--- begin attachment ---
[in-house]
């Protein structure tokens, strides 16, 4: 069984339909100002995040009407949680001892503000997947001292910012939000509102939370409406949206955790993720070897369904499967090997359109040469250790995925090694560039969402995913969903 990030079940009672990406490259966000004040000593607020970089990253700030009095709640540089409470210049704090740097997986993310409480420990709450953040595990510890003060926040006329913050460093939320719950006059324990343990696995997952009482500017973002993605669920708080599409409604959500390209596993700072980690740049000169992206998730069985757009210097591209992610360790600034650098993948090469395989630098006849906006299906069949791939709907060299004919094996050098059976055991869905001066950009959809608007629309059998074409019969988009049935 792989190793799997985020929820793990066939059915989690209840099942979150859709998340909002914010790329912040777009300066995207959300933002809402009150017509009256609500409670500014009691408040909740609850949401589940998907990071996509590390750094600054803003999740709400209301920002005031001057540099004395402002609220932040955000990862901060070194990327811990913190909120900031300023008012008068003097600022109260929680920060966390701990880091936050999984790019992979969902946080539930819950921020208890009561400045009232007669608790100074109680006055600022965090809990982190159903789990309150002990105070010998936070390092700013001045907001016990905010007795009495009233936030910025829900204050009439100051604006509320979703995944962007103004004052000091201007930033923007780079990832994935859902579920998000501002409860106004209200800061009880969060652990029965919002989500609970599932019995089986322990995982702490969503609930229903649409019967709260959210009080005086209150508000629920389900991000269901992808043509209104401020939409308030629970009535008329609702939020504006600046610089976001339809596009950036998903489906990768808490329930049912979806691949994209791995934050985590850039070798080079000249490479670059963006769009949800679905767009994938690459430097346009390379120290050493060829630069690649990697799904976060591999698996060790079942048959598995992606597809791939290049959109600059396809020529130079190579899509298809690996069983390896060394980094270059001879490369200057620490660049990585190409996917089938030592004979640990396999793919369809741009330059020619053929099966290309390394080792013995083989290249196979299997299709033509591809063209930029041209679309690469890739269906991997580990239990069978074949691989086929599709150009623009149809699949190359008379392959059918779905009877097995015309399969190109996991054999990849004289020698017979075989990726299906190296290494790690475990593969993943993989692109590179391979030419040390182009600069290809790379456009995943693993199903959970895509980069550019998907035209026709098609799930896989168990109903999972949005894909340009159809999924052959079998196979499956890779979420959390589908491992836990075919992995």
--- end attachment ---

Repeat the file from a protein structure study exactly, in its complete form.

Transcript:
[in-house]
């Protein structure tokens, strides 16, 4: 069984339909100002995040009407949680001892503000997947001292910012939000509102939370409406949206955790993720070897369904499967090997359109040469250790995925090694560039969402995913969903 990030079940009672990406490259966000004040000593607020970089990253700030009095709640540089409470210049704090740097997986993310409480420990709450953040595990510890003060926040006329913050460093939320719950006059324990343990696995997952009482500017973002993605669920708080599409409604959500390209596993700072980690740049000169992206998730069985757009210097591209992610360790600034650098993948090469395989630098006849906006299906069949791939709907060299004919094996050098059976055991869905001066950009959809608007629309059998074409019969988009049935 792989190793799997985020929820793990066939059915989690209840099942979150859709998340909002914010790329912040777009300066995207959300933002809402009150017509009256609500409670500014009691408040909740609850949401589940998907990071996509590390750094600054803003999740709400209301920002005031001057540099004395402002609220932040955000990862901060070194990327811990913190909120900031300023008012008068003097600022109260929680920060966390701990880091936050999984790019992979969902946080539930819950921020208890009561400045009232007669608790100074109680006055600022965090809990982190159903789990309150002990105070010998936070390092700013001045907001016990905010007795009495009233936030910025829900204050009439100051604006509320979703995944962007103004004052000091201007930033923007780079990832994935859902579920998000501002409860106004209200800061009880969060652990029965919002989500609970599932019995089986322990995982702490969503609930229903649409019967709260959210009080005086209150508000629920389900991000269901992808043509209104401020939409308030629970009535008329609702939020504006600046610089976001339809596009950036998903489906990768808490329930049912979806691949994209791995934050985590850039070798080079000249490479670059963006769009949800679905767009994938690459430097346009390379120290050493060829630069690649990697799904976060591999698996060790079942048959598995992606597809791939290049959109600059396809020529130079190579899509298809690996069983390896060394980094270059001879490369200057620490660049990585190409996917089938030592004979640990396999793919369809741009330059020619053929099966290309390394080792013995083989290249196979299997299709033509591809063209930029041209679309690469890739269906991997580990239990069978074949691989086929599709150009623009149809699949190359008379392959059918779905009877097995015309399969190109996991054999990849004289020698017979075989990726299906190296290494790690475990593969993943993989692109590179391979030419040390182009600069290809790379456009995943693993199903959970895509980069550019998907035209026709098609799930896989168990109903999972949005894909340009159809999924052959079998196979499956890779979420959390589908491992836990075919992995």